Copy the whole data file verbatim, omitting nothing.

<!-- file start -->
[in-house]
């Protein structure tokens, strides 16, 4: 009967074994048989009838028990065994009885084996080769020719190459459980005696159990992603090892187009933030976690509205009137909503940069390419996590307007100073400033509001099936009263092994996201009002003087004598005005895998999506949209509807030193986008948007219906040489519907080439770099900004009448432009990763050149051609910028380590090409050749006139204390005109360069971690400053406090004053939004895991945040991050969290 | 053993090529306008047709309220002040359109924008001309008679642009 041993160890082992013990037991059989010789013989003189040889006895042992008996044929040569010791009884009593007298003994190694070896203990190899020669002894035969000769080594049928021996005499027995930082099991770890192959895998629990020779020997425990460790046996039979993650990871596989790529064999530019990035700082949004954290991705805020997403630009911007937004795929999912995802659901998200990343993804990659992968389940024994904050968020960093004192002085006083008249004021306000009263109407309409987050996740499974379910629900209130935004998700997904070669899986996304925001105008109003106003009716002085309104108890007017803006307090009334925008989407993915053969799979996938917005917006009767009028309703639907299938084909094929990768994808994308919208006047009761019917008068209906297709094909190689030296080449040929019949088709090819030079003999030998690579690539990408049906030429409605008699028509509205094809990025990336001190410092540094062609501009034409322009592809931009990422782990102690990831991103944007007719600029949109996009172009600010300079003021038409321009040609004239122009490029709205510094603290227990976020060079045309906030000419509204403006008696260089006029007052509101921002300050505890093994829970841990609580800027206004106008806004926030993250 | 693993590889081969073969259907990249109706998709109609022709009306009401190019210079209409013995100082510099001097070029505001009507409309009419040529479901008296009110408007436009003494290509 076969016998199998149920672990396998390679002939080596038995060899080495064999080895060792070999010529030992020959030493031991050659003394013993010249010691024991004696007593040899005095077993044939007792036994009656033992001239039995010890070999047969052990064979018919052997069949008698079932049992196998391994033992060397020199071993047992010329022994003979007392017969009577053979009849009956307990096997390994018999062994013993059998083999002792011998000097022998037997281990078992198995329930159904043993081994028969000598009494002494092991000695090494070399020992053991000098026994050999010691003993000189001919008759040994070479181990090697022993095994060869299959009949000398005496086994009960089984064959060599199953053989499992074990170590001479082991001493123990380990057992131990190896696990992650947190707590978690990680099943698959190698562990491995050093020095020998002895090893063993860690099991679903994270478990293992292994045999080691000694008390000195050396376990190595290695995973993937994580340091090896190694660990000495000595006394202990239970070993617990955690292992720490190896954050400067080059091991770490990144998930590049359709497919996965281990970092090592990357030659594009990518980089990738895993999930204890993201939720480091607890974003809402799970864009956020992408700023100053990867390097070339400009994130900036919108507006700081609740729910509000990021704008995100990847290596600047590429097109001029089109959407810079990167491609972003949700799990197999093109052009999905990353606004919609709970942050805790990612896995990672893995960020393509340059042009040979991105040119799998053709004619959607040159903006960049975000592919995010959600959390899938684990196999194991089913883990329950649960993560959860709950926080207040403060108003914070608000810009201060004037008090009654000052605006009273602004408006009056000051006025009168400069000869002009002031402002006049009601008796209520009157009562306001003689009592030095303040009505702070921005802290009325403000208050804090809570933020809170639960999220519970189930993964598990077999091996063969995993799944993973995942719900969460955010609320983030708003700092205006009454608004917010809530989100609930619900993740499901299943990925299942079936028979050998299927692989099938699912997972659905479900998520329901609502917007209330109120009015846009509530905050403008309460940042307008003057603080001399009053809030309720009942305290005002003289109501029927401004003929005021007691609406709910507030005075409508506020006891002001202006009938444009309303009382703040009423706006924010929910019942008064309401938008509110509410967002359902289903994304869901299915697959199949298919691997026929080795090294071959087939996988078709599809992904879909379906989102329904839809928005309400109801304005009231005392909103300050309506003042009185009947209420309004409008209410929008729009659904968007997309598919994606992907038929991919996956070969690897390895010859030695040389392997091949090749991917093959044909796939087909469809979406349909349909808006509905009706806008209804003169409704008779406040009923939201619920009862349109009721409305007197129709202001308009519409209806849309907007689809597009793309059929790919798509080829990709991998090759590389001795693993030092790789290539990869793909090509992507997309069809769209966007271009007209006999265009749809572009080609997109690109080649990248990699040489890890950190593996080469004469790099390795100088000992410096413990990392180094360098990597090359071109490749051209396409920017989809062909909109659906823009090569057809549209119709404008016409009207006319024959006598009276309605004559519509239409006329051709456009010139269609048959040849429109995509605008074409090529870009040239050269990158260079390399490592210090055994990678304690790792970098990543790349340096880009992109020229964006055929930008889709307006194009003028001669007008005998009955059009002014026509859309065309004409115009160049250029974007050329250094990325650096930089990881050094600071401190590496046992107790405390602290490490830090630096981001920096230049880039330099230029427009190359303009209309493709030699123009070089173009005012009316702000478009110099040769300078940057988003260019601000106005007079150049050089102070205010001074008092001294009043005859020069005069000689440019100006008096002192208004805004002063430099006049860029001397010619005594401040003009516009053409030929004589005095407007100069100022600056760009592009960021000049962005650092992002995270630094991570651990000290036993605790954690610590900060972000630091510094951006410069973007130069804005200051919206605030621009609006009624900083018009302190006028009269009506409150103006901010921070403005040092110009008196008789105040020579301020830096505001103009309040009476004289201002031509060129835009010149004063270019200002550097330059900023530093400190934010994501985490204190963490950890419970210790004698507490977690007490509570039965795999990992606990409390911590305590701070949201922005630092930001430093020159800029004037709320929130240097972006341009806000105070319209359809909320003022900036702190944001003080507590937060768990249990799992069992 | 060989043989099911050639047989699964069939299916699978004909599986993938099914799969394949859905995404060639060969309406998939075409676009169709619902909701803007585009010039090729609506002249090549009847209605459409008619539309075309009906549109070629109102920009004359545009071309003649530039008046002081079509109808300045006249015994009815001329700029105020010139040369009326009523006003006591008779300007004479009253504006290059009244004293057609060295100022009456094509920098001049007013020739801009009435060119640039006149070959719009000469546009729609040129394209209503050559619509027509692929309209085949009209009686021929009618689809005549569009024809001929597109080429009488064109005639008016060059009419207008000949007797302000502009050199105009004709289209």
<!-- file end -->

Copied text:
[in-house]
């Protein structure tokens, strides 16, 4: 009967074994048989009838028990065994009885084996080769020719190459459980005696159990992603090892187009933030976690509205009137909503940069390419996590307007100073400033509001099936009263092994996201009002003087004598005005895998999506949209509807030193986008948007219906040489519907080439770099900004009448432009990763050149051609910028380590090409050749006139204390005109360069971690400053406090004053939004895991945040991050969290 | 053993090529306008047709309220002040359109924008001309008679642009 041993160890082992013990037991059989010789013989003189040889006895042992008996044929040569010791009884009593007298003994190694070896203990190899020669002894035969000769080594049928021996005499027995930082099991770890192959895998629990020779020997425990460790046996039979993650990871596989790529064999530019990035700082949004954290991705805020997403630009911007937004795929999912995802659901998200990343993804990659992968389940024994904050968020960093004192002085006083008249004021306000009263109407309409987050996740499974379910629900209130935004998700997904070669899986996304925001105008109003106003009716002085309104108890007017803006307090009334925008989407993915053969799979996938917005917006009767009028309703639907299938084909094929990768994808994308919208006047009761019917008068209906297709094909190689030296080449040929019949088709090819030079003999030998690579690539990408049906030429409605008699028509509205094809990025990336001190410092540094062609501009034409322009592809931009990422782990102690990831991103944007007719600029949109996009172009600010300079003021038409321009040609004239122009490029709205510094603290227990976020060079045309906030000419509204403006008696260089006029007052509101921002300050505890093994829970841990609580800027206004106008806004926030993250 | 693993590889081969073969259907990249109706998709109609022709009306009401190019210079209409013995100082510099001097070029505001009507409309009419040529479901008296009110408007436009003494290509 076969016998199998149920672990396998390679002939080596038995060899080495064999080895060792070999010529030992020959030493031991050659003394013993010249010691024991004696007593040899005095077993044939007792036994009656033992001239039995010890070999047969052990064979018919052997069949008698079932049992196998391994033992060397020199071993047992010329022994003979007392017969009577053979009849009956307990096997390994018999062994013993059998083999002792011998000097022998037997281990078992198995329930159904043993081994028969000598009494002494092991000695090494070399020992053991000098026994050999010691003993000189001919008759040994070479181990090697022993095994060869299959009949000398005496086994009960089984064959060599199953053989499992074990170590001479082991001493123990380990057992131990190896696990992650947190707590978690990680099943698959190698562990491995050093020095020998002895090893063993860690099991679903994270478990293992292994045999080691000694008390000195050396376990190595290695995973993937994580340091090896190694660990000495000595006394202990239970070993617990955690292992720490190896954050400067080059091991770490990144998930590049359709497919996965281990970092090592990357030659594009990518980089990738895993999930204890993201939720480091607890974003809402799970864009956020992408700023100053990867390097070339400009994130900036919108507006700081609740729910509000990021704008995100990847290596600047590429097109001029089109959407810079990167491609972003949700799990197999093109052009999905990353606004919609709970942050805790990612896995990672893995960020393509340059042009040979991105040119799998053709004619959607040159903006960049975000592919995010959600959390899938684990196999194991089913883990329950649960993560959860709950926080207040403060108003914070608000810009201060004037008090009654000052605006009273602004408006009056000051006025009168400069000869002009002031402002006049009601008796209520009157009562306001003689009592030095303040009505702070921005802290009325403000208050804090809570933020809170639960999220519970189930993964598990077999091996063969995993799944993973995942719900969460955010609320983030708003700092205006009454608004917010809530989100609930619900993740499901299943990925299942079936028979050998299927692989099938699912997972659905479900998520329901609502917007209330109120009015846009509530905050403008309460940042307008003057603080001399009053809030309720009942305290005002003289109501029927401004003929005021007691609406709910507030005075409508506020006891002001202006009938444009309303009382703040009423706006924010929910019942008064309401938008509110509410967002359902289903994304869901299915697959199949298919691997026929080795090294071959087939996988078709599809992904879909379906989102329904839809928005309400109801304005009231005392909103300050309506003042009185009947209420309004409008209410929008729009659904968007997309598919994606992907038929991919996956070969690897390895010859030695040389392997091949090749991917093959044909796939087909469809979406349909349909808006509905009706806008209804003169409704008779406040009923939201619920009862349109009721409305007197129709202001308009519409209806849309907007689809597009793309059929790919798509080829990709991998090759590389001795693993030092790789290539990869793909090509992507997309069809769209966007271009007209006999265009749809572009080609997109690109080649990248990699040489890890950190593996080469004469790099390795100088000992410096413990990392180094360098990597090359071109490749051209396409920017989809062909909109659906823009090569057809549209119709404008016409009207006319024959006598009276309605004559519509239409006329051709456009010139269609048959040849429109995509605008074409090529870009040239050269990158260079390399490592210090055994990678304690790792970098990543790349340096880009992109020229964006055929930008889709307006194009003028001669007008005998009955059009002014026509859309065309004409115009160049250029974007050329250094990325650096930089990881050094600071401190590496046992107790405390602290490490830090630096981001920096230049880039330099230029427009190359303009209309493709030699123009070089173009005012009316702000478009110099040769300078940057988003260019601000106005007079150049050089102070205010001074008092001294009043005859020069005069000689440019100006008096002192208004805004002063430099006049860029001397010619005594401040003009516009053409030929004589005095407007100069100022600056760009592009960021000049962005650092992002995270630094991570651990000290036993605790954690610590900060972000630091510094951006410069973007130069804005200051919206605030621009609006009624900083018009302190006028009269009506409150103006901010921070403005040092110009008196008789105040020579301020830096505001103009309040009476004289201002031509060129835009010149004063270019200002550097330059900023530093400190934010994501985490204190963490950890419970210790004698507490977690007490509570039965795999990992606990409390911590305590701070949201922005630092930001430093020159800029004037709320929130240097972006341009806000105070319209359809909320003022900036702190944001003080507590937060768990249990799992069992 | 060989043989099911050639047989699964069939299916699978004909599986993938099914799969394949859905995404060639060969309406998939075409676009169709619902909701803007585009010039090729609506002249090549009847209605459409008619539309075309009906549109070629109102920009004359545009071309003649530039008046002081079509109808300045006249015994009815001329700029105020010139040369009326009523006003006591008779300007004479009253504006290059009244004293057609060295100022009456094509920098001049007013020739801009009435060119640039006149070959719009000469546009729609040129394209209503050559619509027509692929309209085949009209009686021929009618689809005549569009024809001929597109080429009488064109005639008016060059009419207008000949007797302000502009050199105009004709289209």